On the cultural scene, in 1821 he founded the University of Buenos Aires, provided generous funding for the national library, and established several museums. He also abolished religious courts, clerical immunity from taxation, and the compulsory tithe, massively weakening the power of the church and thus earning himself the enmity of the Roman Catholic hierarchy.

The 1820s also coincided with an “opening up” of the hinterland around Buenos Aires. Rivadavia had sought to encourage migration to Argentina from Europe, but this was not successful, and a few wealthy families from Buenos Aires were able to establish considerable ranches destroying Rivadavia’s plan for the formation of thousands of family farms.

With the central government unable to keep up with the expansion of landholding, Rivadavia introduced the Roman system of emphyteusis, by which land taken over by farmers would be held by the government, with the farmers paying annual taxes for its exclusive use. With rent put at 8 percent for pastureland and 4 percent for cropland, the hope of the Rivadavia government was that this would move the tax base from Buenos Aires to the countryside.

This scheme was incredibly successful at changing the control of the land, but, as it did not place a cap on the land that could be alienated, and as people could take over land without paying any money, and only a small rent, speculators started registering massive claims.

This focused land in the hands of a small number of the elite. Some 122 people and partnerships took control of 5.5 million acres, with 10 of them having more than 130,000 acres each. With a weak administration unable effectively to monitor the land, few paid much in the way of taxes, which was never to exceed 3 percent of total government revenue.

In Buenos Aires, the economic life of the city was also dominated by a small number of merchant groupings. Many Britons took control of the import-export businesses as Rivadavia, eager for British investment, opened up the economy to foreign capital.

This was to lead to Rivadavia’s most controversial move: He negotiated a massive loan from Britain’s Barings Bank. Although this was used to establish the Banco Nacional (national bank) in Buenos Aires, speculators made fortunes from the heavy discounting of the loan.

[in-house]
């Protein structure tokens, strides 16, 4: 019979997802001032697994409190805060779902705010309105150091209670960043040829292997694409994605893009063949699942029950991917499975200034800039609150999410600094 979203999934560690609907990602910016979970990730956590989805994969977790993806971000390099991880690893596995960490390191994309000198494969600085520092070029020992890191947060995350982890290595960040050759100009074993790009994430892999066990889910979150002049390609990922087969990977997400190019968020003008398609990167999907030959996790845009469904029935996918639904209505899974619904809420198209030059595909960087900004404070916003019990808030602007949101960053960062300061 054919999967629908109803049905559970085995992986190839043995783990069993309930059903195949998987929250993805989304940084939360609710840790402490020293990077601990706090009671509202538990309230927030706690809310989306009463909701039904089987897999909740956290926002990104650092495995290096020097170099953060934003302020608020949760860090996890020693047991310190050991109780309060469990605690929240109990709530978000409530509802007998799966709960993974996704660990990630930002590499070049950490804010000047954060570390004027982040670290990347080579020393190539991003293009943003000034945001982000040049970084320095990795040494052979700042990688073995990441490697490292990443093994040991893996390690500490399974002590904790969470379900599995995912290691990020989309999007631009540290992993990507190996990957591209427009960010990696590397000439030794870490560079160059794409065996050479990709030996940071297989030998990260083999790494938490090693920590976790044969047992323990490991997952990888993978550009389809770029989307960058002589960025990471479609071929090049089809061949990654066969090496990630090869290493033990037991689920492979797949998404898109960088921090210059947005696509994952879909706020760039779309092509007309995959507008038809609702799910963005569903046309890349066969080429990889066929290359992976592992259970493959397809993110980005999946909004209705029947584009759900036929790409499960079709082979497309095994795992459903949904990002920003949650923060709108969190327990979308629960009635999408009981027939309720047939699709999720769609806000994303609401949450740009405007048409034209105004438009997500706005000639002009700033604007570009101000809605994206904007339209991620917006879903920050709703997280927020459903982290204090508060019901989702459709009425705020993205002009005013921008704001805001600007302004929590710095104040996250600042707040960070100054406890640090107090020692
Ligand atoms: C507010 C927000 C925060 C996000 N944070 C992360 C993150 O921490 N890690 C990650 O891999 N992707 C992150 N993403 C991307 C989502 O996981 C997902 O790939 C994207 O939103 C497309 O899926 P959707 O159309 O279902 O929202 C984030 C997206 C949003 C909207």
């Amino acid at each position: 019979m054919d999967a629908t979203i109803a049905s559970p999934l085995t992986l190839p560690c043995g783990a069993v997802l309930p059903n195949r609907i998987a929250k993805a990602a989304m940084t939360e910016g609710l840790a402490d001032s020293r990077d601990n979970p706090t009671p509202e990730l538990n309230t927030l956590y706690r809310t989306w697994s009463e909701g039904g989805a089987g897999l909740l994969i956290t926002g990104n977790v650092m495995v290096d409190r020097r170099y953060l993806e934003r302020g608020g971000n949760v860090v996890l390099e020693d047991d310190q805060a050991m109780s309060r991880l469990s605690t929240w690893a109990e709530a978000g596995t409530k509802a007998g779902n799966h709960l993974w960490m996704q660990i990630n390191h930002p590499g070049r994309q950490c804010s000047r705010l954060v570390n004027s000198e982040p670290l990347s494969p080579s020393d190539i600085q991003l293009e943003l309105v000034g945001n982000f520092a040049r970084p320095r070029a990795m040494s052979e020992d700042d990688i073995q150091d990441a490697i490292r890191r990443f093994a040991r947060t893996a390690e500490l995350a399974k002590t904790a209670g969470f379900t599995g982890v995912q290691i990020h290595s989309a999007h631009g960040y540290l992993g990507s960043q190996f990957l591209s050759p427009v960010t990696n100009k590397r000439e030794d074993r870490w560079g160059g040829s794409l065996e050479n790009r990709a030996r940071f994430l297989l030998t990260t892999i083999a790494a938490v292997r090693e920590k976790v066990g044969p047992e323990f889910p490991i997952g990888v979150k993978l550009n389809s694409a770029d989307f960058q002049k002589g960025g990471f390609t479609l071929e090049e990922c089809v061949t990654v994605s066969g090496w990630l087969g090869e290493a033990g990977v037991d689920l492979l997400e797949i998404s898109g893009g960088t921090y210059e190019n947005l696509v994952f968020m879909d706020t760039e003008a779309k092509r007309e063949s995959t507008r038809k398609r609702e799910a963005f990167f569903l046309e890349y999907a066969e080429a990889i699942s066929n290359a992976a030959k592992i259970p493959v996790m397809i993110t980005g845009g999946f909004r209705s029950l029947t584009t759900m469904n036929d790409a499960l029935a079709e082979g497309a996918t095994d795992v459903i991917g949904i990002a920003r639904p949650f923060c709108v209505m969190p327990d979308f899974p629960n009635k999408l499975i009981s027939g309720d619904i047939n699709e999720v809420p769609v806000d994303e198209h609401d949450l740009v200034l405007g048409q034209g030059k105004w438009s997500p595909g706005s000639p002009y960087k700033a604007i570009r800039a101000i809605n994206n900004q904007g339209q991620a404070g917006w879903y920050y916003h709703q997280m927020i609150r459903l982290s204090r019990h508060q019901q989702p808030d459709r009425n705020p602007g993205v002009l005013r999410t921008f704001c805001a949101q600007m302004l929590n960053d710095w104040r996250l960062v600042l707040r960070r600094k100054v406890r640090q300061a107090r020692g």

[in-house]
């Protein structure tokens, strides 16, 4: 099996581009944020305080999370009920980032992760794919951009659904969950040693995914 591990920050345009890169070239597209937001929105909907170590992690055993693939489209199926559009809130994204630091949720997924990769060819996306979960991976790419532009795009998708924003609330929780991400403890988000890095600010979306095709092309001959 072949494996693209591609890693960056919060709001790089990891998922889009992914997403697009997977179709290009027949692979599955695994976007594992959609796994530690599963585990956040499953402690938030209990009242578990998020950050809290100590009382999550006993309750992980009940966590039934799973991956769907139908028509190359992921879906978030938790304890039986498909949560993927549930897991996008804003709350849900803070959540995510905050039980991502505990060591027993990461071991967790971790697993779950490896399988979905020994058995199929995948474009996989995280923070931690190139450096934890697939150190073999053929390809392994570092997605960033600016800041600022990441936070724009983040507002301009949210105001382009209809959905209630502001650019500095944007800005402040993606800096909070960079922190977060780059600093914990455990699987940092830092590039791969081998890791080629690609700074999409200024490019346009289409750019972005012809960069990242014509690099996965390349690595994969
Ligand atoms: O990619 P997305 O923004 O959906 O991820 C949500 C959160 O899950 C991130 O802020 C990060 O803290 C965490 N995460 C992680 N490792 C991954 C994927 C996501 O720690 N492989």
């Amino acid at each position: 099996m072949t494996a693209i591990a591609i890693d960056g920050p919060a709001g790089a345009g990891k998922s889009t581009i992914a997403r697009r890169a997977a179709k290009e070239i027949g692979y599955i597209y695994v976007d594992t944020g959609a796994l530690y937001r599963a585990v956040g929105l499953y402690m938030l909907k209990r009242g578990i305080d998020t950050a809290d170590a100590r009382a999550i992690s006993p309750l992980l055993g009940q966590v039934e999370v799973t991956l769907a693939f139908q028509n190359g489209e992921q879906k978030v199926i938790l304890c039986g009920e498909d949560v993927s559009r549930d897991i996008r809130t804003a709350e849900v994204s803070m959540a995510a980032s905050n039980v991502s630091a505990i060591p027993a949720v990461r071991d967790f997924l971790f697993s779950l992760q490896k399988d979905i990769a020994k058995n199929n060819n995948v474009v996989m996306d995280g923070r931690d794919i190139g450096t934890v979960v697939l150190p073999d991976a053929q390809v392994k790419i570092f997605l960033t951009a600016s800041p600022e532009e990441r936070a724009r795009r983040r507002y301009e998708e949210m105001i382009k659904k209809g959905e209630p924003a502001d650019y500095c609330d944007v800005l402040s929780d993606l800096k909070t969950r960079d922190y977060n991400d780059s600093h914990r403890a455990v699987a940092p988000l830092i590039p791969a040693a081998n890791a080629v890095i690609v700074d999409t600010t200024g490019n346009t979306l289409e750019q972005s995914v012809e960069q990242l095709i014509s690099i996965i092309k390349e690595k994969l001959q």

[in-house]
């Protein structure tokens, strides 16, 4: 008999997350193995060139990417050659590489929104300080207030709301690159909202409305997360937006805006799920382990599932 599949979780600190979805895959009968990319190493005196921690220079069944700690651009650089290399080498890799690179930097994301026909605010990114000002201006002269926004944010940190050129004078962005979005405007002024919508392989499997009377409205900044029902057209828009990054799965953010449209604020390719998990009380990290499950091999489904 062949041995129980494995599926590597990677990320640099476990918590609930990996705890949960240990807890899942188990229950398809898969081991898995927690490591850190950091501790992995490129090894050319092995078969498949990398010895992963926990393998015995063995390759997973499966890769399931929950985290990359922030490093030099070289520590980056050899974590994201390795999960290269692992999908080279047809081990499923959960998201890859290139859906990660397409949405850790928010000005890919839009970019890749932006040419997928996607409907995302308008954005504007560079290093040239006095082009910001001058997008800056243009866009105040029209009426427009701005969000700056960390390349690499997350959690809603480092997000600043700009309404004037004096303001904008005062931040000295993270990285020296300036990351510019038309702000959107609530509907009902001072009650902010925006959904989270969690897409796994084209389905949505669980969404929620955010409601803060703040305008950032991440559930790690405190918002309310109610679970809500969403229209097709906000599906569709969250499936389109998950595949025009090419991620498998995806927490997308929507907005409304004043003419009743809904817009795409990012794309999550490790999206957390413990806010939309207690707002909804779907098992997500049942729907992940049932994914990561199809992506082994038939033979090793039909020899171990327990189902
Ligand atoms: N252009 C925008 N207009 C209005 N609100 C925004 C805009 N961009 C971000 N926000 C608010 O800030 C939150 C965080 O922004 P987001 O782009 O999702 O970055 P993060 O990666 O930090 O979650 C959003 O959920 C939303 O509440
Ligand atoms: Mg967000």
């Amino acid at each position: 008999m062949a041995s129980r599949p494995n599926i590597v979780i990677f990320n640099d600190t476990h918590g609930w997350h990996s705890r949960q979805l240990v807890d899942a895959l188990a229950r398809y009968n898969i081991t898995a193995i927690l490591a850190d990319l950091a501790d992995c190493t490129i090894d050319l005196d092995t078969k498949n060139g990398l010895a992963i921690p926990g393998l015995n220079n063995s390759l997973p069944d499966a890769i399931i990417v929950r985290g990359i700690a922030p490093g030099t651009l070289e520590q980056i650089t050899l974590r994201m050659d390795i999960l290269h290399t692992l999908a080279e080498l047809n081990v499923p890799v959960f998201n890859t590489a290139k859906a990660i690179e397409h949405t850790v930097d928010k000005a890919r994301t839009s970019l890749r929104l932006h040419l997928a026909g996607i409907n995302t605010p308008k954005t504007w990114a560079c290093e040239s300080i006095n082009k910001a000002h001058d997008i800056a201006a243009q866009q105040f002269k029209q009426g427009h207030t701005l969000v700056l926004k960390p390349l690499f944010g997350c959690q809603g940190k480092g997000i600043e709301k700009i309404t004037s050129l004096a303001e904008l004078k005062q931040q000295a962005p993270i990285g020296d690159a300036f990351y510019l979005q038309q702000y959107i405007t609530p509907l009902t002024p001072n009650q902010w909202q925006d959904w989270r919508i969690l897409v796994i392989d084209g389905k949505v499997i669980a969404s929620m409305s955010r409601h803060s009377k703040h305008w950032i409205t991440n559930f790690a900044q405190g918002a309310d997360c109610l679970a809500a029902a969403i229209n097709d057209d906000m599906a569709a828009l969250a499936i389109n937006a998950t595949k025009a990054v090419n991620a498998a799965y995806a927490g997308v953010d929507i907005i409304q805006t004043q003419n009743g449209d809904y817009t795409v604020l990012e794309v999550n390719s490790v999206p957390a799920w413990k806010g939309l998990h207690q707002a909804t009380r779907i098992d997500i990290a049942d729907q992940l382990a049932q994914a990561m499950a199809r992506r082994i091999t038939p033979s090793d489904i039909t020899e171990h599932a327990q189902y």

In return for going into debt to the tune of 1 million pounds, Baring Brothers furnished less than half of it in cash, the rest going to middlemen and speculators who underwrote the loan. It was a massive political scandal in Argentina, and payments continued until 1904.

However, Rivadavia’s concerns were not only financial. In 1822 Brazil had declared its independence and was eager to exert its control over the eastern bank of the River Plate. This area was largely controlled by Argentine ranchers, and the two countries headed to war, with Brazil blockading Buenos Aires and forcing the government to default on the Barings loan.

At this juncture, several provinces decided to form an alliance to oppose Rivadavia’s newly enacted centralist constitution. In 1827, after being president for only 17 months, Rivadavia was forced to resign and left for exile in Europe. The constitution was nullified by his successor, but the war with Brazil did lead to a compromise: the formation of the Eastern Republic of Uruguay as an independent country.

In 1834 Rivadavia returned to Buenos Aires to face charges brought against him and was sentenced to be exiled. He went to Brazil and then to Spain, where he died on September 2, 1845, in the port of Cádiz. In 1857 his body was brought back to Buenos Aires. In 1880 his birthday, May 20, was declared a national holiday, although it is no longer observed.

Rivadavia has long been honored by the Argentine government as one of the founders of the country, and in 1864 he was the first person to be featured on an Argentine postage stamp, and stamps commemorating him were produced regularly until 1951.